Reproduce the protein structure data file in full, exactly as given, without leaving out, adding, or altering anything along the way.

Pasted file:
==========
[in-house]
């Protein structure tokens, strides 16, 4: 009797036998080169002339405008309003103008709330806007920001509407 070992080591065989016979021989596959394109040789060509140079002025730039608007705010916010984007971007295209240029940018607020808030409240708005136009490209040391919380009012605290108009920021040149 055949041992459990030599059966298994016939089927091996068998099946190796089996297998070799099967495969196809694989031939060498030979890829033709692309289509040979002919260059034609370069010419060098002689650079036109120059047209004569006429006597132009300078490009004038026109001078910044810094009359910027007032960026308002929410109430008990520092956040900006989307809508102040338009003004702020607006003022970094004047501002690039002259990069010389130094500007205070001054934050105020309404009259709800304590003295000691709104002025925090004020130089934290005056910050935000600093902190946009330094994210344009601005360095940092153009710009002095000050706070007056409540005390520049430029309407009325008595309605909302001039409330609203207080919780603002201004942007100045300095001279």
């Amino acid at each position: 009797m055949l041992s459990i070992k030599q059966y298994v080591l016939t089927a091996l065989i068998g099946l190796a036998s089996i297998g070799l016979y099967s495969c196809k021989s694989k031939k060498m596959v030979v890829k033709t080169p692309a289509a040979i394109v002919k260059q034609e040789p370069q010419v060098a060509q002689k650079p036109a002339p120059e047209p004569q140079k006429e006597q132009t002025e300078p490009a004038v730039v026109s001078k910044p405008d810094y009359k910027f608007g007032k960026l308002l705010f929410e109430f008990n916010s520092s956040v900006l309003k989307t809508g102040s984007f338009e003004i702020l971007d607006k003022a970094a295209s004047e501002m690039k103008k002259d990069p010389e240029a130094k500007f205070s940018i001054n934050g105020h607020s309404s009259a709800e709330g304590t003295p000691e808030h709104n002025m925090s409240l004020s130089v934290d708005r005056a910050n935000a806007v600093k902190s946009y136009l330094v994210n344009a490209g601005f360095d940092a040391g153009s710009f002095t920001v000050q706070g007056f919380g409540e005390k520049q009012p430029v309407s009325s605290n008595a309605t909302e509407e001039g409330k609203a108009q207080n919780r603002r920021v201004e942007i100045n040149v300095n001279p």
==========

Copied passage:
[in-house]
């Protein structure tokens, strides 16, 4: 009797036998080169002339405008309003103008709330806007920001509407 070992080591065989016979021989596959394109040789060509140079002025730039608007705010916010984007971007295209240029940018607020808030409240708005136009490209040391919380009012605290108009920021040149 055949041992459990030599059966298994016939089927091996068998099946190796089996297998070799099967495969196809694989031939060498030979890829033709692309289509040979002919260059034609370069010419060098002689650079036109120059047209004569006429006597132009300078490009004038026109001078910044810094009359910027007032960026308002929410109430008990520092956040900006989307809508102040338009003004702020607006003022970094004047501002690039002259990069010389130094500007205070001054934050105020309404009259709800304590003295000691709104002025925090004020130089934290005056910050935000600093902190946009330094994210344009601005360095940092153009710009002095000050706070007056409540005390520049430029309407009325008595309605909302001039409330609203207080919780603002201004942007100045300095001279």
């Amino acid at each position: 009797m055949l041992s459990i070992k030599q059966y298994v080591l016939t089927a091996l065989i068998g099946l190796a036998s089996i297998g070799l016979y099967s495969c196809k021989s694989k031939k060498m596959v030979v890829k033709t080169p692309a289509a040979i394109v002919k260059q034609e040789p370069q010419v060098a060509q002689k650079p036109a002339p120059e047209p004569q140079k006429e006597q132009t002025e300078p490009a004038v730039v026109s001078k910044p405008d810094y009359k910027f608007g007032k960026l308002l705010f929410e109430f008990n916010s520092s956040v900006l309003k989307t809508g102040s984007f338009e003004i702020l971007d607006k003022a970094a295209s004047e501002m690039k103008k002259d990069p010389e240029a130094k500007f205070s940018i001054n934050g105020h607020s309404s009259a709800e709330g304590t003295p000691e808030h709104n002025m925090s409240l004020s130089v934290d708005r005056a910050n935000a806007v600093k902190s946009y136009l330094v994210n344009a490209g601005f360095d940092a040391g153009s710009f002095t920001v000050q706070g007056f919380g409540e005390k520049q009012p430029v309407s009325s605290n008595a309605t909302e509407e001039g409330k609203a108009q207080n919780r603002r920021v201004e942007i100045n040149v300095n001279p």